She danced the most magnificent dance I've ever seen.

As nature would have it, the rest of the trip was lived at her whim.

"There is no more sagacious animal than the Icelandic horse. He is stopped by neither snow, nor storm, nor impassable roads, nor rocks, glaciers, or anything. He is courageous, sober, and surefooted. He never makes a false step, never shies. If there is a river or fjord to cross (and we shall meet with many) you will see him plunge in at once, just as if he were amphibious, and gain the opposite bank." ~ Jules Verne, Journey to the Center of the Earth

"There is no more sagacious animal than the Icelandic horse. He is stopped by neither snow, nor storm, nor impassable roads, nor rocks, glaciers, or anything. He is courageous, sober, and surefooted. He never makes a false step, never shies. If there is a river or fjord to cross (and we shall meet with many) you will see him plunge in at once, just as if he were amphibious, and gain the opposite bank." ~ Jules Verne, Journey to the Center of the Earth

This church sits outside of Hotel Budir, situated in a lava field on the westernmost tip of the Snaefellsnes peninsula. The day spent on the peninsula was an interesting one—driving hours without seeing a soul, the vastness of the landscape hard to comprehend. The sun just went down, it was freezing cold, and there were just a few cars left on the newly dark road. In an attempt to capture a photo of the sunset, we veered off the rode unknowingly into a snow covered ditch. Car after car pulled to the side of the road, but there wasn't much that could be done. A woman with her kids in the car offered to help "push," but the task was greater than her kindness. Finally, after about an hour of trying to dig the car out, an older Icelandic gentleman in an old Land Rover Defender pulled to the wrong side of the road. He took rope from the back of his pickup and tied his truck to ours without speaking a word—we couldn't speak his language, he couldn't speak ours. He put his truck in reverse and took us with him. Sometimes just a look, an act of kindness, a refusal of payment, a hug, and a smile transcend. 

This church sits outside of Hotel Budir, situated in a lava field on the westernmost tip of the Snaefellsnes peninsula. The day spent on the peninsula was an interesting one—driving hours without seeing a soul, the vastness of the landscape hard to comprehend. The sun just went down, it was freezing cold, and there were just a few cars left on the newly dark road. In an attempt to capture a photo of the sunset, we veered off the rode unknowingly into a snow covered ditch. Car after car pulled to the side of the road, but there wasn't much that could be done. A woman with her kids in the car offered to help "push," but the task was greater than her kindness. Finally, after about an hour of trying to dig the car out, an older Icelandic gentleman in an old Land Rover Defender pulled to the wrong side of the road. He took rope from the back of his pickup and tied his truck to ours without speaking a word—we couldn't speak his language, he couldn't speak ours. He put his truck in reverse and took us with him. Sometimes just a look, an act of kindness, a refusal of payment, a hug, and a smile transcend.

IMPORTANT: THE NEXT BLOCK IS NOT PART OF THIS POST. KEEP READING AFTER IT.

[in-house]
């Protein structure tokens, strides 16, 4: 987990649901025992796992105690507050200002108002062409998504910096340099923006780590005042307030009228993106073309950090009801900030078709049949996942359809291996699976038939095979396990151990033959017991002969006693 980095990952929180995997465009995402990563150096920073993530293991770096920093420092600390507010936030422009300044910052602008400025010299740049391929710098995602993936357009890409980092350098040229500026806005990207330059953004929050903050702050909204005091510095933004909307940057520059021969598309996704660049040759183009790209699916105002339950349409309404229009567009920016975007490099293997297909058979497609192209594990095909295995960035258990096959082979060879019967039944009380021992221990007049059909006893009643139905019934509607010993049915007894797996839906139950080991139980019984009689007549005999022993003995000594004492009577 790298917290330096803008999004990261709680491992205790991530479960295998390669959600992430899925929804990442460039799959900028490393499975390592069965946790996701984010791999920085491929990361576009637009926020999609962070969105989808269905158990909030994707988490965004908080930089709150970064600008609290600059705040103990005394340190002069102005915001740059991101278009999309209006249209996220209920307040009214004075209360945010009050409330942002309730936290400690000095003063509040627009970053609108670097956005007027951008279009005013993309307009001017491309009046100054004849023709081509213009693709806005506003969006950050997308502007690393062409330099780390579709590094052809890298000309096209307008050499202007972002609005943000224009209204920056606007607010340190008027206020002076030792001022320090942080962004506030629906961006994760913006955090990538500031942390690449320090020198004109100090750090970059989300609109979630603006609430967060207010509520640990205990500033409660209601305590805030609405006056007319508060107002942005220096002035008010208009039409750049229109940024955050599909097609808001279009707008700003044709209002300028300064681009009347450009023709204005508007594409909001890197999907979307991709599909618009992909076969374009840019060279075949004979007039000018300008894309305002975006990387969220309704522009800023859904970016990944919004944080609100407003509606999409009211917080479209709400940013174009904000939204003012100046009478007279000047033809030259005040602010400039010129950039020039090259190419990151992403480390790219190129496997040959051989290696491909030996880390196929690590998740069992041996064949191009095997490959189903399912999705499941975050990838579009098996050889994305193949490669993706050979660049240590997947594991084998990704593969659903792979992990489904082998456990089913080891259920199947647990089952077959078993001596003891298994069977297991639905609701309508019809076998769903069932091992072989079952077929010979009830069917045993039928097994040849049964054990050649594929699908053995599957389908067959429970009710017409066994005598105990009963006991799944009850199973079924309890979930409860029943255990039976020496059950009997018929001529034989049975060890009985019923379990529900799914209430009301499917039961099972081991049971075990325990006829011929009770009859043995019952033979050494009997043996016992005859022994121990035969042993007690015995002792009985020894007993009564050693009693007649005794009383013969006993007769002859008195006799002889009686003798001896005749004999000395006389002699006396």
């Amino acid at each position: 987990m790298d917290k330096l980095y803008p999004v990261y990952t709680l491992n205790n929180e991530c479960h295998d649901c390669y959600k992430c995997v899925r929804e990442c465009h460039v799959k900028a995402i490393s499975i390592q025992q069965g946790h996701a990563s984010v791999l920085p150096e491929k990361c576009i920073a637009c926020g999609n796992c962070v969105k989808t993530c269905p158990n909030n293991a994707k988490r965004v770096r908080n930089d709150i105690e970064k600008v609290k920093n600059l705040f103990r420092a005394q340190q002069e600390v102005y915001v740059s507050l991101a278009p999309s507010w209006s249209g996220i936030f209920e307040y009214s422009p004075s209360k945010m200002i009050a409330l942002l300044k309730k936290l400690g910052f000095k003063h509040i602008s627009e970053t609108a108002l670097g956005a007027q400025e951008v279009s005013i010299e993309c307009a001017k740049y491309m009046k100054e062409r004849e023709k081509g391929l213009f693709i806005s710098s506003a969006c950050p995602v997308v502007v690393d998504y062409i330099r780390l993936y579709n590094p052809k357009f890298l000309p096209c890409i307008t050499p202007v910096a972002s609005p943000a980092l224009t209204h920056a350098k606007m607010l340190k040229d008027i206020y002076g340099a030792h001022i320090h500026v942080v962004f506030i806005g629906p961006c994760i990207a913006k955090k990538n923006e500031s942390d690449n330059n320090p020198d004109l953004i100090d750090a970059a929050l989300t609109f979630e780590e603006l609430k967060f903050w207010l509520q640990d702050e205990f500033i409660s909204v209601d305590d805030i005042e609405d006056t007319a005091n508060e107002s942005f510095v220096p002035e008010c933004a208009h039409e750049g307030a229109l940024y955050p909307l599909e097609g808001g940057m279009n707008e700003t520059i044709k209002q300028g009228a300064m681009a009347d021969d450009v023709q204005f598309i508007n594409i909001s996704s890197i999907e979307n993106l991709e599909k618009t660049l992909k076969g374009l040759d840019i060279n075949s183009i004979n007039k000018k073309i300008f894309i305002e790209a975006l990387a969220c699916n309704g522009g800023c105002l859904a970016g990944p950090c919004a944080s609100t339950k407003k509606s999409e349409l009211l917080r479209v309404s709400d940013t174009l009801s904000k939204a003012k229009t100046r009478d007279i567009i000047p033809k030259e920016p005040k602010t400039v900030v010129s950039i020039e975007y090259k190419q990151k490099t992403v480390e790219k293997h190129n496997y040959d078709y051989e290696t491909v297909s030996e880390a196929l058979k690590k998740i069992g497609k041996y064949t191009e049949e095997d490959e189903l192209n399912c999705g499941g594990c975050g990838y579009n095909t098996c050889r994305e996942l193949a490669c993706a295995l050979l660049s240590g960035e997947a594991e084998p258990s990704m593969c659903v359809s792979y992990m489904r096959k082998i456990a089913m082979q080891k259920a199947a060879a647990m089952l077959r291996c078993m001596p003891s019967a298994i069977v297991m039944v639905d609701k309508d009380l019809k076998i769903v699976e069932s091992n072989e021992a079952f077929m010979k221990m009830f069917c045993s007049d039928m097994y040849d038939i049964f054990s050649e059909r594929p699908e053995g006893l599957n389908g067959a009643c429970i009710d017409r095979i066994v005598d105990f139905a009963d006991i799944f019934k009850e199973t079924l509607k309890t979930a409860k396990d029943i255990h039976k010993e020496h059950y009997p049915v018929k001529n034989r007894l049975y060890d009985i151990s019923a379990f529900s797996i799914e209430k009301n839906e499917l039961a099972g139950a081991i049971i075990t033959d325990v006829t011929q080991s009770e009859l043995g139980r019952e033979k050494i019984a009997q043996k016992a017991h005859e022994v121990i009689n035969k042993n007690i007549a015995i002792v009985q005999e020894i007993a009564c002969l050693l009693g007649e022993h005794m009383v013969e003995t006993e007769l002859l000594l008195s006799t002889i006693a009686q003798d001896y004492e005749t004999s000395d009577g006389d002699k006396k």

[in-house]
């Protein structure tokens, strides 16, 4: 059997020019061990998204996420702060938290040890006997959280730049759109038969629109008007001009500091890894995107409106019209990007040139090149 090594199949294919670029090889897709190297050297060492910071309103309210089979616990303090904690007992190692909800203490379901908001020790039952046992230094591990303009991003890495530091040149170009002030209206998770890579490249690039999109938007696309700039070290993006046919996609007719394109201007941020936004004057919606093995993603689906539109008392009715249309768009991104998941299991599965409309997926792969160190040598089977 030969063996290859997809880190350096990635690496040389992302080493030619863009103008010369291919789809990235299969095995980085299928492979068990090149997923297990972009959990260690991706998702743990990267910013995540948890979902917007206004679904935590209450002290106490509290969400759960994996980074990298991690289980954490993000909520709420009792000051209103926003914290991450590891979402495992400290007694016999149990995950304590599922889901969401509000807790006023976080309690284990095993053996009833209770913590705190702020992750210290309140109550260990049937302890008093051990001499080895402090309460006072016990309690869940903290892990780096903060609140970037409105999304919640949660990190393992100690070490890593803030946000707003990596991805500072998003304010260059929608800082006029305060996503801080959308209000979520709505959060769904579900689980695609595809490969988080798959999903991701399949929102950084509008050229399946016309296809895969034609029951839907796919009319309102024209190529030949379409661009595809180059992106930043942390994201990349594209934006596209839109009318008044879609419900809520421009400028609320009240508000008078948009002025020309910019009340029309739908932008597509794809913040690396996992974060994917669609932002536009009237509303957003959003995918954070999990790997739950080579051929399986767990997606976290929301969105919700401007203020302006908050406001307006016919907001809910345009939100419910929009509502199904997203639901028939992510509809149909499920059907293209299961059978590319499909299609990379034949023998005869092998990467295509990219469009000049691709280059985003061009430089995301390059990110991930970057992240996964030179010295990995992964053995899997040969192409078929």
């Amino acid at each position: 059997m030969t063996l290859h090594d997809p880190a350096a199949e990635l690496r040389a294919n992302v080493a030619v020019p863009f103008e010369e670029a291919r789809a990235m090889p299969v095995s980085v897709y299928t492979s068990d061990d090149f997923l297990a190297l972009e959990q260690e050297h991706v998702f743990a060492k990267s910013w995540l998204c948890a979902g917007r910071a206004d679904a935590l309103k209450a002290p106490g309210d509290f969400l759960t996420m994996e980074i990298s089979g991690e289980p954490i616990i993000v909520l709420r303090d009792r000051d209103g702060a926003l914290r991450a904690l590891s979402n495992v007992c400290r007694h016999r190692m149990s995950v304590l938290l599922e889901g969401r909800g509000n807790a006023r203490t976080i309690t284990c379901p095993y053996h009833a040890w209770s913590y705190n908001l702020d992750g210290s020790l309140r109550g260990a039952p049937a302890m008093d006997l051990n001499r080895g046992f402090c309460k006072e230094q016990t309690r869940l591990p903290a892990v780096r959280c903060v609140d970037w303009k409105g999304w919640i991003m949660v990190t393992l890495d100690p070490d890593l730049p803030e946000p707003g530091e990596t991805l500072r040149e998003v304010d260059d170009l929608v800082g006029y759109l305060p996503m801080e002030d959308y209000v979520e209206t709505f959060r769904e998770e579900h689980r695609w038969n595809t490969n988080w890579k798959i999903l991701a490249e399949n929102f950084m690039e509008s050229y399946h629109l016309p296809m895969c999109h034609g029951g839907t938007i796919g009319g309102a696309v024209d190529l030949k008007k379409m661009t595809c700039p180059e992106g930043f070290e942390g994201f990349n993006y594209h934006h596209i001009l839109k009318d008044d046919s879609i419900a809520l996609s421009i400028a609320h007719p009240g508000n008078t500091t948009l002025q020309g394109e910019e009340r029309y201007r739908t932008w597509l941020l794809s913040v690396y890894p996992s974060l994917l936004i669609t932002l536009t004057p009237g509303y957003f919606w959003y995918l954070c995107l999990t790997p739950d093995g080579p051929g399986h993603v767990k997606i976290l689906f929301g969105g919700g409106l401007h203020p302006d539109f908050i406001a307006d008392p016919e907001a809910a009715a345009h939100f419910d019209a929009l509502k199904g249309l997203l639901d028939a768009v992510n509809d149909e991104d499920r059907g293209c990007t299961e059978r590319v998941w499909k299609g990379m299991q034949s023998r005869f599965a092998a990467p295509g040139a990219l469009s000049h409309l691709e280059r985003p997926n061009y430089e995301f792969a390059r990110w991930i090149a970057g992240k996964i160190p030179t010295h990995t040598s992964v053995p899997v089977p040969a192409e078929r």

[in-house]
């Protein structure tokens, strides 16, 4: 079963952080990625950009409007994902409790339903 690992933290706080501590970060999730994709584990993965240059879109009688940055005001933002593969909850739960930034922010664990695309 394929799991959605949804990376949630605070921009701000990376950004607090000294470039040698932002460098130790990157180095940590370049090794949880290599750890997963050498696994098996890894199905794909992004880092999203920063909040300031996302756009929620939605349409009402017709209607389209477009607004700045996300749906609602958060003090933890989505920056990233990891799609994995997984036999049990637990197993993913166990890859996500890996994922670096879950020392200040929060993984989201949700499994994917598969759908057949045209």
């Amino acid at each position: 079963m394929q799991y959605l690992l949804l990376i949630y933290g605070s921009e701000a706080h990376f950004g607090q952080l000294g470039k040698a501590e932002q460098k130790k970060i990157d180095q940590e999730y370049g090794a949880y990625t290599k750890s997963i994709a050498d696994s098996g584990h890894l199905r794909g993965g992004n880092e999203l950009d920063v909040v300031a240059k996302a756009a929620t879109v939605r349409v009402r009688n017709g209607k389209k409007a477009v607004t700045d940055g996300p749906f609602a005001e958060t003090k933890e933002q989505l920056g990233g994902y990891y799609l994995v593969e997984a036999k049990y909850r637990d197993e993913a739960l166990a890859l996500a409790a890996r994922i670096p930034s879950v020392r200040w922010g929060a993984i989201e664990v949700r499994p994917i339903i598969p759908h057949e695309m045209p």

A snow, wind, and hail storm had us hunkering down for the night. Mother Nature reminded me of our utter smallness in the grander scheme of things with sustained gail-force winds up to 80 miles per hour. Luckily we had all the local ingredients for a traditional Icelandic fish soup and lots of booze.   

A snow, wind, and hail storm had us hunkering down for the night. Mother Nature reminded me of our utter smallness in the grander scheme of things with sustained gail-force winds up to 80 miles per hour. Luckily we had all the local ingredients for a traditional Icelandic fish soup and lots of booze.

 

This about sums it up.

This about sums it up.